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12,000 Year-Old Feast Remains Discovered in Israel

Two wild cattle lumbar vertebrae consumed as part of a feast are under excavation in Structure B at Hilazon Tachtit Cave, Israel.
Natalie Munro

Turns out that humans have a taste for barbecues that go back a while. Quite a while.

Scientists have found the remains of a 12,000 year-old burial site in Israel that contains the remains of butchered cattle and 71 tortoises. Though feasting went on during the early agricultural societies of the Neolithic era, scientists have been unable to find convincing evidence that it went on in pre-Neolithic times. Until now.

A report published in the Proceedings of the National Academy of Sciences reports on evidence left over by the locals at a site called Hilazon Tachtit in Israel's Lower Galilee. Archeologists working at Hilazon Tachtit found remains of a feast where the main dishes included wild cattle and tortoises. They also uncovered structures that were apparently used for burial and feasting activities. The meat remains came from aurochs, which were ancestors of domestic cattle. Back then, aurochs also qualified as one of the bigger and more dangerous animals for hunters. Many of the tortoise remains found placed within the grave of a woman thought to be a shaman, according to co-author Natalie D. Munro, an archeologist who teaches at the University of Connecticut.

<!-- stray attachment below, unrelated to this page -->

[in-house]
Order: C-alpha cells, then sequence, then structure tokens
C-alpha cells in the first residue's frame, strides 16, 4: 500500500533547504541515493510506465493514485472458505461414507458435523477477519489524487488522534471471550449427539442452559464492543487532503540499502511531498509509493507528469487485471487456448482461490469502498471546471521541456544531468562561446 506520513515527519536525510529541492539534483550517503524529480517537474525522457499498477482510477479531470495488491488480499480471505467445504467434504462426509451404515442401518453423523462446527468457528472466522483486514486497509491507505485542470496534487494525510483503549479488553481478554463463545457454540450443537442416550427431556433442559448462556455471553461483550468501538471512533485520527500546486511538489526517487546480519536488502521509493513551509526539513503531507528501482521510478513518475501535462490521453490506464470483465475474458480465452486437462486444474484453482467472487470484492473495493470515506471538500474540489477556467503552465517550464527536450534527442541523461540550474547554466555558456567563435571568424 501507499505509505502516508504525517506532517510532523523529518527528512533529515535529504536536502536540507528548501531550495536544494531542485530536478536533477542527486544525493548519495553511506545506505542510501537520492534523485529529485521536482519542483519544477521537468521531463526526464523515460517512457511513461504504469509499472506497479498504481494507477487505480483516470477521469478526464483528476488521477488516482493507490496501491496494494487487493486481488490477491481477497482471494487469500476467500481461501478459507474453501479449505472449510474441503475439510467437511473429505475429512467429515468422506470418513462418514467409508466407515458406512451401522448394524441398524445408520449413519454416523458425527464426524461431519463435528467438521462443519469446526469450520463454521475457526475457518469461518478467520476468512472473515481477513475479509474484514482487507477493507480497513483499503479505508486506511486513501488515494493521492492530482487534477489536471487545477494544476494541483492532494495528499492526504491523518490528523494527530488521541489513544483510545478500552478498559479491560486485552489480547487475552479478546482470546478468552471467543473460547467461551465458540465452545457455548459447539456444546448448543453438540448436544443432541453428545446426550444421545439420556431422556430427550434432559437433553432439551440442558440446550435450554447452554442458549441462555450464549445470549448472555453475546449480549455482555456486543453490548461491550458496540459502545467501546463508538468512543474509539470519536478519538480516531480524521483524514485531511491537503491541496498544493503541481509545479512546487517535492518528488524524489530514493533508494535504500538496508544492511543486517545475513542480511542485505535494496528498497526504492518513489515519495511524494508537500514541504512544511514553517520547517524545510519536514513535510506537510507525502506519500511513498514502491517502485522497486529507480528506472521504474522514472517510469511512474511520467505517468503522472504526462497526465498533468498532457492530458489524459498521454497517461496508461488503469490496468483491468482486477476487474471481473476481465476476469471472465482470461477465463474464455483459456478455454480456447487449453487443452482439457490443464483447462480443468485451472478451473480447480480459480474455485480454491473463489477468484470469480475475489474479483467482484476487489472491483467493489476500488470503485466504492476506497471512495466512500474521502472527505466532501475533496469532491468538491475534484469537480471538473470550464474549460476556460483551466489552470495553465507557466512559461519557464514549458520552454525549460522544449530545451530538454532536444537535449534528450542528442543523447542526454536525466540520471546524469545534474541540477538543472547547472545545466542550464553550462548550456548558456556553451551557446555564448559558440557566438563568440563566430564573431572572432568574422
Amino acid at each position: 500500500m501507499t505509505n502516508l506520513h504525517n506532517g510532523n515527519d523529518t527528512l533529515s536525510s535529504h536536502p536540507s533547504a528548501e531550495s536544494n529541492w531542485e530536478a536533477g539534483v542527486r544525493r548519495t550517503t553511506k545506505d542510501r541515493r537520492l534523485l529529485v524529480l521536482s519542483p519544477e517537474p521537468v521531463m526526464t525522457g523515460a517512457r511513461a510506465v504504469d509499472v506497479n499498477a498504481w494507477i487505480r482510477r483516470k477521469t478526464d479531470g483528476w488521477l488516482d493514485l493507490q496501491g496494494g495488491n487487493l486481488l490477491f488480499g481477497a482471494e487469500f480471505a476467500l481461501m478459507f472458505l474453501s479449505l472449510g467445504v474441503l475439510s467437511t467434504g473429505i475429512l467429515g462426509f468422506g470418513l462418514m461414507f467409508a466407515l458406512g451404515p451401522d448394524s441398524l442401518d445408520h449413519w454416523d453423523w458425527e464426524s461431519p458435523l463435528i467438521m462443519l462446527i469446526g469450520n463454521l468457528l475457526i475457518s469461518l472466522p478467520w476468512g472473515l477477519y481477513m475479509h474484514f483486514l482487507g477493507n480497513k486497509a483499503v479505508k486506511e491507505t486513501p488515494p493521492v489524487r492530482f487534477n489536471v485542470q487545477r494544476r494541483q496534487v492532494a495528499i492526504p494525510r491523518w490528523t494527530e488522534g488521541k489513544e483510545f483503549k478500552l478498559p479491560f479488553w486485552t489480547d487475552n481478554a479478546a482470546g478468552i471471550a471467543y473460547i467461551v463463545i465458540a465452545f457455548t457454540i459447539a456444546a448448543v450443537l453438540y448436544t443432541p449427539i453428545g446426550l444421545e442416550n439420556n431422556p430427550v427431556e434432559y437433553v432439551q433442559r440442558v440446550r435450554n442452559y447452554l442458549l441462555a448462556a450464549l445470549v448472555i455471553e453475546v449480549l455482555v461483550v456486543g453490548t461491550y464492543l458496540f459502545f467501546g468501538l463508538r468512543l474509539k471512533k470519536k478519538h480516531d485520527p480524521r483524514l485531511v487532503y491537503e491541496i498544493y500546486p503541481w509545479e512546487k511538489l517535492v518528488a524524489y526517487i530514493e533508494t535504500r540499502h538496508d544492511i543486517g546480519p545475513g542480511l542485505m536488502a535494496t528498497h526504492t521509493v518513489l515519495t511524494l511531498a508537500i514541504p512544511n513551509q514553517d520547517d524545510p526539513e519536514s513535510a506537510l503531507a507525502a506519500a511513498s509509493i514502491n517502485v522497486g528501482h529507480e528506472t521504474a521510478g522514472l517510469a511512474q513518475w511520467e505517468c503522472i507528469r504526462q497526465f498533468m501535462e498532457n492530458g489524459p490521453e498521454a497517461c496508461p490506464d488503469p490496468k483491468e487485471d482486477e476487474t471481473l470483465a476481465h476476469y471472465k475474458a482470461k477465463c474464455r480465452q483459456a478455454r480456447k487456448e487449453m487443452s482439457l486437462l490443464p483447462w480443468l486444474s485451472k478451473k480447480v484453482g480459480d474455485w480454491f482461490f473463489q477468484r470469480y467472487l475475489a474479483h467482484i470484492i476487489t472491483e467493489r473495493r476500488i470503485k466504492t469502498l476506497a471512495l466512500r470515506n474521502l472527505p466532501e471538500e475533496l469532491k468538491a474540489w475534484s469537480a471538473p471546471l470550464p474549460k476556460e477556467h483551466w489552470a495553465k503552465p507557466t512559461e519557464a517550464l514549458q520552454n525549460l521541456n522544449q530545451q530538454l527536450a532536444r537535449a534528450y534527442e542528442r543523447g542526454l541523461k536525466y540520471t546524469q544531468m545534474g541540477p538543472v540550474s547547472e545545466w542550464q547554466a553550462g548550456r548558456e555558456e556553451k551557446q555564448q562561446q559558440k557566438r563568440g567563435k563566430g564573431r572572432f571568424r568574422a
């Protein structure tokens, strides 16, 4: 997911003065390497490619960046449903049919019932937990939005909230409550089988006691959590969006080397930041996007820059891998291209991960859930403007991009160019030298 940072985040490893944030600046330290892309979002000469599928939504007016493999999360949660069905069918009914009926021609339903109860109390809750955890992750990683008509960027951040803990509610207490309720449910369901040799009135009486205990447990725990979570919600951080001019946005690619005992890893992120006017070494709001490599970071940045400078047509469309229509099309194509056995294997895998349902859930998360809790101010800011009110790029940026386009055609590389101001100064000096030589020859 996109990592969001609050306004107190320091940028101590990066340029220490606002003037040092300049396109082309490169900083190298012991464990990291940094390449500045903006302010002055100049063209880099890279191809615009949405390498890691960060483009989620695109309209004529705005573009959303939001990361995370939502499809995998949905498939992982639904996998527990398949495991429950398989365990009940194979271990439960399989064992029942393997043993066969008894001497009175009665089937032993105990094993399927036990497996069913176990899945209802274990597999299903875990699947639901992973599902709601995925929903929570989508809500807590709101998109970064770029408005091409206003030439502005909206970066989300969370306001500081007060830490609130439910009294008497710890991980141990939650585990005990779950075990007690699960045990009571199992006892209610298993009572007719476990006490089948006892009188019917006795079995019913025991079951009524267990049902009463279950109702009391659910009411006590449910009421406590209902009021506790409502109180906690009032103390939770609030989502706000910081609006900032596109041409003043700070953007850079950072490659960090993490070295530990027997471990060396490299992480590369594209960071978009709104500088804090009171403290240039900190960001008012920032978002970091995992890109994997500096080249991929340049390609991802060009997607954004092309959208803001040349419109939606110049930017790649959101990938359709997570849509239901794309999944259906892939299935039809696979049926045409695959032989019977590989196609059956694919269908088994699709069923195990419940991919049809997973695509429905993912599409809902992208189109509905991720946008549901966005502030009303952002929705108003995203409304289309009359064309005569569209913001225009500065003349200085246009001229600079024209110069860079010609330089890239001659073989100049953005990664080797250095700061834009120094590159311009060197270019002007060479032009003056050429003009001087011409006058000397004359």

The evidence turned up at the site suggests that the site was connected to cult use where community members would arrive to participate in rituals to commemorate the burial of the dead. At least 28 people were buried there and Munro described the structures as being too small to be used for daily habitation, further evidence of the site's special status.

Although feasts played a central role in ritual events across throughout history - it's believed to be associated with the emergence of modern human behavior - scientists don't have an exact idea when the practice first emerged. What's particularly interesting to researchers, though, is the evidence pointing to the emergence of the practice coming into vogue just as humans began to make the transition from the hunter-gatherer stage to an era where agriculture would provide most of their food needs.

"This was just at the very beginning of that process," according to Munro.

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    Charles Cooper is an executive editor at CNET News. He has covered technology and business for more than 25 years, working at CBSNews.com, the Associated Press, Computer & Software News, Computer Shopper, PC Week, and ZDNet. E-mail Charlie.